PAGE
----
the local history of Stoke-on-Trent, England

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Did you know? - Gertie Gitana was born in Stoke-on-Trent?

Gertie Gitana
Gertie Gitana - photo c. 1920

Gertrude Mary Astbury [her stage name was Gertie Gitana] ....

the Staffordshire Cinderella was born at Shirley Street, Longport, Stoke-on-Trent on December 27th 1887. 

She was to become a firm favourite with British music hall audiences. She had a sweet, childlike voice that suited her famous signature tune 'Nellie Dean'.

Gitana is Italian for 'little gypsy'. At the age of eight she made her professional debut on the stage of The Tivoli in Barrow and at the age of 17 topped the bill for the first time at The Ardwick Empire, Manchester. Her earnings rose to well over 100 per week and her name could fill any hall. On 9th August 1907 an audience heard her sing Nellie Dean for the first time and it was an instant success.


Her first appearance was at the age of four as a member of Tomlinson's Royal Gipsy Children. In 1896 she made her debut proper, billed as Little Gitana, at the Tivoli, Barrow-in-Furness, where she sang 'Dolly at Home.'

She reached London in 1900. Thereafter she gradually became a firm favourite with music hall audiences all over the United Kingdom, appearing at nearly all the major houses. Her repertoire of songs included 'A Schoolgirl's Holiday,' 'When the Harvest Moon is Shining,' 'Silver Bell,' 'You do Look Well in Your Old Dutch Bonnet,' 'Queen of the Cannibal Isles,' ' Never Mind,' 'When I see the Lovelight Gleaming,' and 'Nellie Dean.' The last, which particularly suited her sweet, childlike voice, became her signature song, and was so familiar that for many years the 'Nellie Dean' public house in London's Dean Street, Soho, boasted a gallery of photographs of the popular singer. She made a number of gramophone recordings in London of which the first, dating from 1911, 1912 and 1913, were on the Jumbo label.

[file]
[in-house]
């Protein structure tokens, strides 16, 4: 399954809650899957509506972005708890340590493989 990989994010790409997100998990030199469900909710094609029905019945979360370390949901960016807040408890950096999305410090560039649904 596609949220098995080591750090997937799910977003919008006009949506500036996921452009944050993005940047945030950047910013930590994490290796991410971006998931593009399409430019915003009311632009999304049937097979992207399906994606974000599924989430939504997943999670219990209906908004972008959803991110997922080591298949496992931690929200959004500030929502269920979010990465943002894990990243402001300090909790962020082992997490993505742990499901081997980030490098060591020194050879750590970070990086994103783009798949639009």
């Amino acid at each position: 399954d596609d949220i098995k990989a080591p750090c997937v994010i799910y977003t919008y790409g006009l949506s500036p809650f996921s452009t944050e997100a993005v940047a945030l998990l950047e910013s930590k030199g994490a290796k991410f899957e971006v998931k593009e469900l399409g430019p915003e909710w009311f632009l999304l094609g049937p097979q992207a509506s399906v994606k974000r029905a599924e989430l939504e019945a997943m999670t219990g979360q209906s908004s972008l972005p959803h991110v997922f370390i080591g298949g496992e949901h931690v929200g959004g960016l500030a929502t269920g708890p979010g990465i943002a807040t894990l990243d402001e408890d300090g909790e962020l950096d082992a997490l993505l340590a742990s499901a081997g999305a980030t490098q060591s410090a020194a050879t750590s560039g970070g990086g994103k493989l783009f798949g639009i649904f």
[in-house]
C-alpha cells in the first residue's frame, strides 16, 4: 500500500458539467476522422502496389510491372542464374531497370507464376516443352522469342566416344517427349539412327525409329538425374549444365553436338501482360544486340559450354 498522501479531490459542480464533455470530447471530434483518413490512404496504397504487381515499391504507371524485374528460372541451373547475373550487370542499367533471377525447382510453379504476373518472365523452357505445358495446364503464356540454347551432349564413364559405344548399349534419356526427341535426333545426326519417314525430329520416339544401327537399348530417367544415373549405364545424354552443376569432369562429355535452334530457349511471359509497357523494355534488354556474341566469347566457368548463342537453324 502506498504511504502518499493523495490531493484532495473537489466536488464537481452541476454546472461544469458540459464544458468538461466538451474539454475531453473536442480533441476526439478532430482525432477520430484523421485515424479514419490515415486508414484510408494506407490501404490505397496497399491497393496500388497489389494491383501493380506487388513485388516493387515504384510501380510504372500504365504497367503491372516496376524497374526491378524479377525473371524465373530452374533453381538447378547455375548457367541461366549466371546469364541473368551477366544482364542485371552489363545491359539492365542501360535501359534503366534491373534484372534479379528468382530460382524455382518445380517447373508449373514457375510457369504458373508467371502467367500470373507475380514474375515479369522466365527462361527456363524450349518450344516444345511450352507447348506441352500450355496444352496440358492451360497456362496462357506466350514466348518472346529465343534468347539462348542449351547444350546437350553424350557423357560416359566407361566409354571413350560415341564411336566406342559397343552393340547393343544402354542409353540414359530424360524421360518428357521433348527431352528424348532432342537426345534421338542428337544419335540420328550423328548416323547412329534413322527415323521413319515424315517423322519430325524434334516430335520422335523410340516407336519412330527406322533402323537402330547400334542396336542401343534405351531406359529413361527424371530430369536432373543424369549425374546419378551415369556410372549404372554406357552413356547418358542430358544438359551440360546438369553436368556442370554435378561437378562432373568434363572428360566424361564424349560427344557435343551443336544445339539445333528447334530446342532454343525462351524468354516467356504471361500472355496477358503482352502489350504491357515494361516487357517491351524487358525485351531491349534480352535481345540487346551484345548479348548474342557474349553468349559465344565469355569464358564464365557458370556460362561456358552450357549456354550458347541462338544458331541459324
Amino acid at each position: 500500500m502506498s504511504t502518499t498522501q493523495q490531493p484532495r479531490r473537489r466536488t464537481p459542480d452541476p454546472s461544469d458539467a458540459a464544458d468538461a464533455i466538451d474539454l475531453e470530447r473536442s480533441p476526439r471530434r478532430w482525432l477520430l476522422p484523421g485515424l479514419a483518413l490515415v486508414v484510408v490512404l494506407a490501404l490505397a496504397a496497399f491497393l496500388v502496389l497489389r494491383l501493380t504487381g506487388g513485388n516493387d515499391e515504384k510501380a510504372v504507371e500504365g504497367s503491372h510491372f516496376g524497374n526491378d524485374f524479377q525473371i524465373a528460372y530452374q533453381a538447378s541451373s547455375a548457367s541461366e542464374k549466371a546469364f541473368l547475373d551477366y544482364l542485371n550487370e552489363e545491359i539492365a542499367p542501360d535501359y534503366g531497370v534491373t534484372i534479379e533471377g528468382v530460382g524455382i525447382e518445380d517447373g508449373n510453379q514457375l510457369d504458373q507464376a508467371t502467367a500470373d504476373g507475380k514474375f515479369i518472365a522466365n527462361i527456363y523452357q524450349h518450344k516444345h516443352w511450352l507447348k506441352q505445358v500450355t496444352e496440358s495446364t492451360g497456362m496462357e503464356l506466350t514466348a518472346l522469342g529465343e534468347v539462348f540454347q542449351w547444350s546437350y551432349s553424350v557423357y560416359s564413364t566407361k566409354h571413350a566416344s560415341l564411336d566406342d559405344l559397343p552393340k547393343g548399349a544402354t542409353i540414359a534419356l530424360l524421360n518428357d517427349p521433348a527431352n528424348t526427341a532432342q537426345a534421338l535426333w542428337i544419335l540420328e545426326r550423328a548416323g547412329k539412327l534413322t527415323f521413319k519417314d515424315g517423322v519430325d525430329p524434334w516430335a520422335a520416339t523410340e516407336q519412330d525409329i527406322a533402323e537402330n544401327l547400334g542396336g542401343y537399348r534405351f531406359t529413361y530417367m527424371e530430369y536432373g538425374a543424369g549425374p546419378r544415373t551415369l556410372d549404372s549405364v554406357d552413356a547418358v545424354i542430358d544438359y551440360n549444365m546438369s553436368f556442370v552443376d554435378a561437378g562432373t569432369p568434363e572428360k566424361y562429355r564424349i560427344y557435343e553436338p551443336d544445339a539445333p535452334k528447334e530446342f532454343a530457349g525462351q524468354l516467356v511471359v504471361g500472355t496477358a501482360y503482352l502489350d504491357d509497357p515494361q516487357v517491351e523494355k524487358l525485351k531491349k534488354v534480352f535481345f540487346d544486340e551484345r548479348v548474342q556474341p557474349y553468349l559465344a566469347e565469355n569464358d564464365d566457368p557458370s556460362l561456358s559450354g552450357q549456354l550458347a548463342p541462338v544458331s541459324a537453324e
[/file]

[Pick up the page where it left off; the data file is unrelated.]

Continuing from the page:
Public house "Nellie Dean" in Dean Street in the theatre area of London
The street and pub were re-named in honour of Gerti Gitana

In the 1914-18 war she was the Forces' sweetheart and was always ready to entertain in hospitals. After the war she appeared in pantomimes as Little Red Riding Hood, Cinderella and as a diminutive principal boy. Two musical shows were specially written for her 'Nellie Dean' and 'Dear Louise' and she married her leading man in the latter - Don Ross. (Don Ross of the road show "Thanks For The Memory").  Gertie also appeared in a Royal Command Performance.

Her final appearance was on 2nd December 1950 at The Empress Theatre, Brixton. She died of cancer in January 1957 and was buried in the churchyard at Wigston Magna, Leicester, with her husband.

Her name lives on on Cockney rhyming slang - Gertie Gitana - banana

Gertie is reputed to have financed her brother George Astbury who was a cycle dealer and builder of G.A. cycles at 42, Great Cambridge Road, London, N.17

Frederick Street in Hanley, Stoke-on-Trent  was  renamed Gitana Street in her memory

On Princes Street, Edinburgh (up near the galleries), there is a bench which just says:

In loving remembrance of Gertie Gitana
Music Hall Artiste "There's an old mill by the stream, Nellie Dean."


see more on Gertie Gitana - including the 1891 and 1901 census details

The 'Stage Door' public house in Gitana Street, Hanley, Stoke-on-Trent
The 'Stage Door' public house in Gitana Street, Hanley, Stoke-on-Trent
previously this pub was named "Gertie Gitana's"

It takes its current name from the old Theatre Royal - the rear of which stands opposite.

Gertie Gitana
portrait on the pub building

Gitana Street
previously known as Frederick Street and renamed in the 1950's
in honour of Gertie Gitana

'Gitanas' on Hartshill Road, Hartshill, Stoke-on-Trent

 'Gitanas' on Hartshill Road, Hartshill, Stoke-on-Trent
The site of the former Union Inn was an original 1830's beerhouse.

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